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 Post subject: Re: Reverse trike build
 Post Posted: Mon Apr 03, 2017 9:54 pm 
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Joined: Fri Jan 13, 2017 11:42 am
Posts: 28
This is the jig turned over for the much smaller upper wishbones. The ball joint housing for the Gemini upright (not shown) is an odd-sized M17x1.5mm. I bought a suitable tap and 15.5mm drill off Ebay, found some 5/8 inch connector nuts (similar to a standard nut but 50mm long) at Bunnings and redrilled and tapped these to accommodate the ball joints. What was rapidly turning into a nightmare was solved easily using these bits. I happened to have some 5/8 inch SS nuts, and once altered as above made good locknuts for the balljoints.
Would have been much easier if I'd still had my lathe, but I sold that off prior to a move to a smaller home, which never eventuated, so luckily I've still got my shed. I cancelled my BOC bottle accounts too and sent back my argon, oxy and acetylene bottles. So for this job I bought a bottle of argon outright, no more horror rental charges, and cheap to refill.

I have a basic no-frills tig welder which I've owned for 15 years or more. It's ok, does the job, but makes life that little bit harder than a better machine would.


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Last edited by LoGo Trikes on Tue Apr 04, 2017 9:07 pm, edited 1 time in total.
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 Post subject: Re: Reverse trike build
 Post Posted: Mon Apr 03, 2017 10:15 pm 
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The two upper wishbones. I had to play a flame on the joints and pull and tug a bit to make things line up properly because despite best efforts the welds tend to pull things out of square. All ok. The welds on the connector nuts are a bit untidy which I wasn't happy about, but I've seen worse, and a small welder like mine gets out of shape on thick metal...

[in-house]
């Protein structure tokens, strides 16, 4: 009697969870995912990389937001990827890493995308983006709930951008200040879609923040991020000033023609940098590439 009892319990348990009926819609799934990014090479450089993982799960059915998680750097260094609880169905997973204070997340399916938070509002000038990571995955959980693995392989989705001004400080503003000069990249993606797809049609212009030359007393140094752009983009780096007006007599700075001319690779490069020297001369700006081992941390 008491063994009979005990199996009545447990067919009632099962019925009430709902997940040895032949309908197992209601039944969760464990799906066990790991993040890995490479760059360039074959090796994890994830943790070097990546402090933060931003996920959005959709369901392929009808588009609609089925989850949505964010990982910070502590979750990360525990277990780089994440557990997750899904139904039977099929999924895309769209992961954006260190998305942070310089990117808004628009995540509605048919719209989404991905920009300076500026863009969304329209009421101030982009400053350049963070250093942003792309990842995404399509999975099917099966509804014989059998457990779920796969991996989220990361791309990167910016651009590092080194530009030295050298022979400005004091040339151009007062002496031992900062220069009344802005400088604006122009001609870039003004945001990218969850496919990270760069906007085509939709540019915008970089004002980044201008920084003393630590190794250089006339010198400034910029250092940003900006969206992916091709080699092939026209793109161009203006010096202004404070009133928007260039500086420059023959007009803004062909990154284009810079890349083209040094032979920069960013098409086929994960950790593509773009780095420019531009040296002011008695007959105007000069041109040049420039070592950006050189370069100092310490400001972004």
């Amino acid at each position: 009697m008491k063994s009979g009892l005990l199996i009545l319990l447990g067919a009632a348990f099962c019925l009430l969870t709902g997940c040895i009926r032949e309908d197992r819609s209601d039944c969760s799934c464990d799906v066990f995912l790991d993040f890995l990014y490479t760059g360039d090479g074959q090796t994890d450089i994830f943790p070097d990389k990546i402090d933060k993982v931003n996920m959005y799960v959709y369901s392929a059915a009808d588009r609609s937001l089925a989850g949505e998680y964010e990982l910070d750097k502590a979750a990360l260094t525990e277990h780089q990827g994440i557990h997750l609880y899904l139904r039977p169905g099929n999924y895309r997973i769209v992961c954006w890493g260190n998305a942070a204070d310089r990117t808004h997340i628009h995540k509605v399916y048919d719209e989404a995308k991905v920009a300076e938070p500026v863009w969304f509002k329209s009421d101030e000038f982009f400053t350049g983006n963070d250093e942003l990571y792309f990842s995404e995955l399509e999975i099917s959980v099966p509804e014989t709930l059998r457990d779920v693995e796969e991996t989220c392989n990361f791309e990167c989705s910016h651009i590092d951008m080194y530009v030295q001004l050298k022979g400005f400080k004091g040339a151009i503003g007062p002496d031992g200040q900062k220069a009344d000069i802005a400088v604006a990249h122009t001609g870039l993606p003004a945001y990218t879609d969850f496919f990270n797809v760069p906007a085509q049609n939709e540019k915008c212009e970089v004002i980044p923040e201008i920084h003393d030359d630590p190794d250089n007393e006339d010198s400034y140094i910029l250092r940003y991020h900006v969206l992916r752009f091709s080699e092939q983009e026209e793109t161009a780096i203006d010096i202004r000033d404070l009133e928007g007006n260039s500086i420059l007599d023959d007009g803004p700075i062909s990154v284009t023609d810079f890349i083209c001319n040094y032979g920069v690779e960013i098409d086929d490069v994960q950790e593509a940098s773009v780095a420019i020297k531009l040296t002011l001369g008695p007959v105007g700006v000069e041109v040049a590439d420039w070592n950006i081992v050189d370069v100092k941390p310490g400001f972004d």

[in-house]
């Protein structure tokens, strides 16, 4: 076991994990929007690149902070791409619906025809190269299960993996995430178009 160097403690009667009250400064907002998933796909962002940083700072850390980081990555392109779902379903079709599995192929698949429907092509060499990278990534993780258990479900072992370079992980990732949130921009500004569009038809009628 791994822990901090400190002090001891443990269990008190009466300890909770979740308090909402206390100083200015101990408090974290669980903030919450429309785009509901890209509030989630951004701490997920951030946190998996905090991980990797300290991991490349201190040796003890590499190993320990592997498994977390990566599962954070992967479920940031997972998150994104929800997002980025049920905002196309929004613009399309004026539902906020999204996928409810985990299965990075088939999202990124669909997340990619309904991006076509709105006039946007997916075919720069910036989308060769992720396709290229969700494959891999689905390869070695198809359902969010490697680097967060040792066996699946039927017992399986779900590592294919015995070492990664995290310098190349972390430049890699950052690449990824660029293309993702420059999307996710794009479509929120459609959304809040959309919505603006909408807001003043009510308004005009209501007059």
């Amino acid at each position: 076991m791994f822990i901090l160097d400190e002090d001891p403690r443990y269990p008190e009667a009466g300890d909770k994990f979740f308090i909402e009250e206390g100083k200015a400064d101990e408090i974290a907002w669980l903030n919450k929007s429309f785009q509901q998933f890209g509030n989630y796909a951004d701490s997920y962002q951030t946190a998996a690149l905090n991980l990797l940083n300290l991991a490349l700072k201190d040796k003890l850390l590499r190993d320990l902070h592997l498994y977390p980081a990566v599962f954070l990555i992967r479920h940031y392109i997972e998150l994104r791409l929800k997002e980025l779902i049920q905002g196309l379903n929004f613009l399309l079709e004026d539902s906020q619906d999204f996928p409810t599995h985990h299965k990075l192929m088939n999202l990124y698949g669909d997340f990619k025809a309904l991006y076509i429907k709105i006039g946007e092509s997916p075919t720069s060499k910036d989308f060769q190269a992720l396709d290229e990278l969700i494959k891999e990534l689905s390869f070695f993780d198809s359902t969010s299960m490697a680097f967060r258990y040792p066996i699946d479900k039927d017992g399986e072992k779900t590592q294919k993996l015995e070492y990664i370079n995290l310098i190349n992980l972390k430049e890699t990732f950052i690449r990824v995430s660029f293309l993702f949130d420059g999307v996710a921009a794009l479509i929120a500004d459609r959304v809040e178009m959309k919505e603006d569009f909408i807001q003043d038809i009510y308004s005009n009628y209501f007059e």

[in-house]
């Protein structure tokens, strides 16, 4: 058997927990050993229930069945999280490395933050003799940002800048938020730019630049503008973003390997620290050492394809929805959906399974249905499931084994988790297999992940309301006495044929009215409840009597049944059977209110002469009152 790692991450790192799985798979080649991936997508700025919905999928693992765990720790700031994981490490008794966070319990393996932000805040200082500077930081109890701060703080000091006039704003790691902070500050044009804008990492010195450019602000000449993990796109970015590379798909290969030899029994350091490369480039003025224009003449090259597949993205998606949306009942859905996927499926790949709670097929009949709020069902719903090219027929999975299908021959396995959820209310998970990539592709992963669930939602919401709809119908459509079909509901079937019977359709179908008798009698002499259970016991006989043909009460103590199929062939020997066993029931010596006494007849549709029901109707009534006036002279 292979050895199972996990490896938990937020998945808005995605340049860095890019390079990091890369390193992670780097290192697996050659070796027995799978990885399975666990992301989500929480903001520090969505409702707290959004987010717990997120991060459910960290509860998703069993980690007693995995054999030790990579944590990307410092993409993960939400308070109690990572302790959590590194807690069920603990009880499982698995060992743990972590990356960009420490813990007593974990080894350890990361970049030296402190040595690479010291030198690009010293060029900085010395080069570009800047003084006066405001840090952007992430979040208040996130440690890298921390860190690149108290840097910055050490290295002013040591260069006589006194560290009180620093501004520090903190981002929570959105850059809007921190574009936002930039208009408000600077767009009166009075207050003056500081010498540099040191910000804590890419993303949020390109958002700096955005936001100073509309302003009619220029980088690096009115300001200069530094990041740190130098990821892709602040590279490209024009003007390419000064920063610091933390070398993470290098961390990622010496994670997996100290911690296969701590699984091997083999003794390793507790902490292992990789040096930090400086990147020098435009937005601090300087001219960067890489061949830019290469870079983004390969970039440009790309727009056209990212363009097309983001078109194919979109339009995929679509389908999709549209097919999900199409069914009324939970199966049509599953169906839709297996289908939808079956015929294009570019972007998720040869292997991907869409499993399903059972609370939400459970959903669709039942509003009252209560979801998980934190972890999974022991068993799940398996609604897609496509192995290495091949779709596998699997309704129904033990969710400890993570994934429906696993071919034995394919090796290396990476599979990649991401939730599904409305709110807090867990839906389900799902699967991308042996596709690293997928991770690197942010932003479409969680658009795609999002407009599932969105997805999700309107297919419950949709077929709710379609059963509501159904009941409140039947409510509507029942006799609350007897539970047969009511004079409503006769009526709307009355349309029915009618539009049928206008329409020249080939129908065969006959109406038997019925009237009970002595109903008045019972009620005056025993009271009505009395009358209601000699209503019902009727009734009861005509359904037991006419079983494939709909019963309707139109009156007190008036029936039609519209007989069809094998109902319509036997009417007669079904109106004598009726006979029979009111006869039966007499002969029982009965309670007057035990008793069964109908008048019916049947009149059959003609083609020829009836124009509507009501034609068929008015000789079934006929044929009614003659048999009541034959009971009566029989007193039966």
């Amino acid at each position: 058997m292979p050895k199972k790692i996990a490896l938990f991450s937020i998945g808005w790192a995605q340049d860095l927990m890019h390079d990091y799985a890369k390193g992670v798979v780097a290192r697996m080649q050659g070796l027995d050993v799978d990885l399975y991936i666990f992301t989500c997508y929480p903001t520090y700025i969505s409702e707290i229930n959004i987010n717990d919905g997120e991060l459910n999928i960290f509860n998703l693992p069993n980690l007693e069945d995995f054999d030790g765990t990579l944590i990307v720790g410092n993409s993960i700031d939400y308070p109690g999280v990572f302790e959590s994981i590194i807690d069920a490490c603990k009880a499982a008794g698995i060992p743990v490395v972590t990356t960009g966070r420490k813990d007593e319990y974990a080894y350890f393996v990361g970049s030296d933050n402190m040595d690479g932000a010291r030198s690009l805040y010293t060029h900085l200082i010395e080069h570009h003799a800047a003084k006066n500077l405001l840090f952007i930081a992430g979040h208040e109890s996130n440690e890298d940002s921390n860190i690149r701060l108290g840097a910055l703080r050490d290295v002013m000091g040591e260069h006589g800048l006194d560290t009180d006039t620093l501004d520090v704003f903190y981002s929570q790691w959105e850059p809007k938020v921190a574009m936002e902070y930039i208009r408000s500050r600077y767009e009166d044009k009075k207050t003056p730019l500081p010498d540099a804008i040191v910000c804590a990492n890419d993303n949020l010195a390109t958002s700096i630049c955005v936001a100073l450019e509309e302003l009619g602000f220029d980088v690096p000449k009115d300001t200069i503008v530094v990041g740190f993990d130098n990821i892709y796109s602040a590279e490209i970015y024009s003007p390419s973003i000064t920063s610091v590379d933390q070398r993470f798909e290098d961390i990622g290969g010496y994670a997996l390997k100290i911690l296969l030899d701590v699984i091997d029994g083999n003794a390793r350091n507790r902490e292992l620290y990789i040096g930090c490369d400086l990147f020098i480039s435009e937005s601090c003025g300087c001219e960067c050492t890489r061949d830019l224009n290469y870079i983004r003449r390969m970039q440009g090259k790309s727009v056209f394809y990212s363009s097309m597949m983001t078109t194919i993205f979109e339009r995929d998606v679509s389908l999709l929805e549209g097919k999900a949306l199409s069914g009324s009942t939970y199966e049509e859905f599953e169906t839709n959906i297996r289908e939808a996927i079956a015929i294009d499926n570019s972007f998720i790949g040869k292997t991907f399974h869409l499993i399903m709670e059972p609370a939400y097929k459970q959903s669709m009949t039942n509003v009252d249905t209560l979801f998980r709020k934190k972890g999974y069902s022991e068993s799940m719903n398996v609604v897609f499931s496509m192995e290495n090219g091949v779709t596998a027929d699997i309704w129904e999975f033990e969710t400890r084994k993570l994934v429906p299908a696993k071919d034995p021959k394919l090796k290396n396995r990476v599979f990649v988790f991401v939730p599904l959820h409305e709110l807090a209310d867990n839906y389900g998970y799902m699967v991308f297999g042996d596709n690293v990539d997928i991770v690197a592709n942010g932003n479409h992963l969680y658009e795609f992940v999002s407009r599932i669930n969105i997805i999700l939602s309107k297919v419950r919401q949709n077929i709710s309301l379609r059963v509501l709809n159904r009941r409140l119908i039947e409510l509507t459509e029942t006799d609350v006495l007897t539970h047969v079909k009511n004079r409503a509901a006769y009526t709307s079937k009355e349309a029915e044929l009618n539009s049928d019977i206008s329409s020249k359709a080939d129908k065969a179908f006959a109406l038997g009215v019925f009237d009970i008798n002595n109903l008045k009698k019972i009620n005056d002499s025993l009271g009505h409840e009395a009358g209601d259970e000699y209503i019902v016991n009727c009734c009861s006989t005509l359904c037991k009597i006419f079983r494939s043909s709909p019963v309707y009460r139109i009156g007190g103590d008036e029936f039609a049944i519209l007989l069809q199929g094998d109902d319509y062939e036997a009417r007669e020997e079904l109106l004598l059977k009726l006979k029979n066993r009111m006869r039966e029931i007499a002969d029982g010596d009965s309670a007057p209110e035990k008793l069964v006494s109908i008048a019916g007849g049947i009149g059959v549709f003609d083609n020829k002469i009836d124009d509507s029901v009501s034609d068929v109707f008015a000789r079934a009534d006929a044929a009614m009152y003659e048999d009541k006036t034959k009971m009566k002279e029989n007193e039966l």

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 Post subject: Re: Reverse trike build
 Post Posted: Mon Apr 03, 2017 10:24 pm 
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Joined: Fri Jan 13, 2017 11:42 am
Posts: 28
This one of the lower wishbones cable tied to the frame to see how the brackets lie. I wanted 4mm steel but couldn't find any. I used 5mm in the end and as you can see, they're a bit overkill. 3mm to my mind isn't thick enough especially on the lower wishbones. 5mm thick brackets will mean that the bolt holes are less likely to go oval over time. The bottom brackets are doing most of the work, so I included a small return underneath to prevent any deformation under load. Probably not needed but...


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Last edited by LoGo Trikes on Tue Apr 11, 2017 3:17 pm, edited 1 time in total.
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 Post subject: Re: Reverse trike build
 Post Posted: Mon Apr 03, 2017 10:28 pm 
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Joined: Fri Jan 13, 2017 11:42 am
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Another view of the lower wishbone mounts prior to tacking in place...

I've since found that the smaller diagonal tube is just in the way of the rack, so they'll have to go dammit. Had I known how close it was going to be, all I had to do was slide the mounts toward the rear of the frame by 12mm or so and the rack would be clear. But then I would have had a problem welding the last bracket. There was little enough room as it was. Some of the problems of designing on the fly...


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 Post subject: Re: Reverse trike build
 Post Posted: Mon Apr 03, 2017 10:39 pm 
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Got there in the end, but welding the outside of the rear bracket was a real test; there's another tube close. There have been a few spots on the frame like this and there will be a few more I'm sure. Tig welding is all about a steady hand, and, where the access is good with somewhere to rest the torch hand and swing through the length of the weld without repositioning, anyone can turn out half-decent welds like these...

Actually the front weld looks a bit odd in this picture; the scallops don't look right, but in the flesh looks entirely different, better different. See, the camera does lie...


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Last edited by LoGo Trikes on Tue Apr 04, 2017 10:20 pm, edited 3 times in total.
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 Post subject: Re: Reverse trike build
 Post Posted: Mon Apr 03, 2017 10:51 pm 
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Posts: 28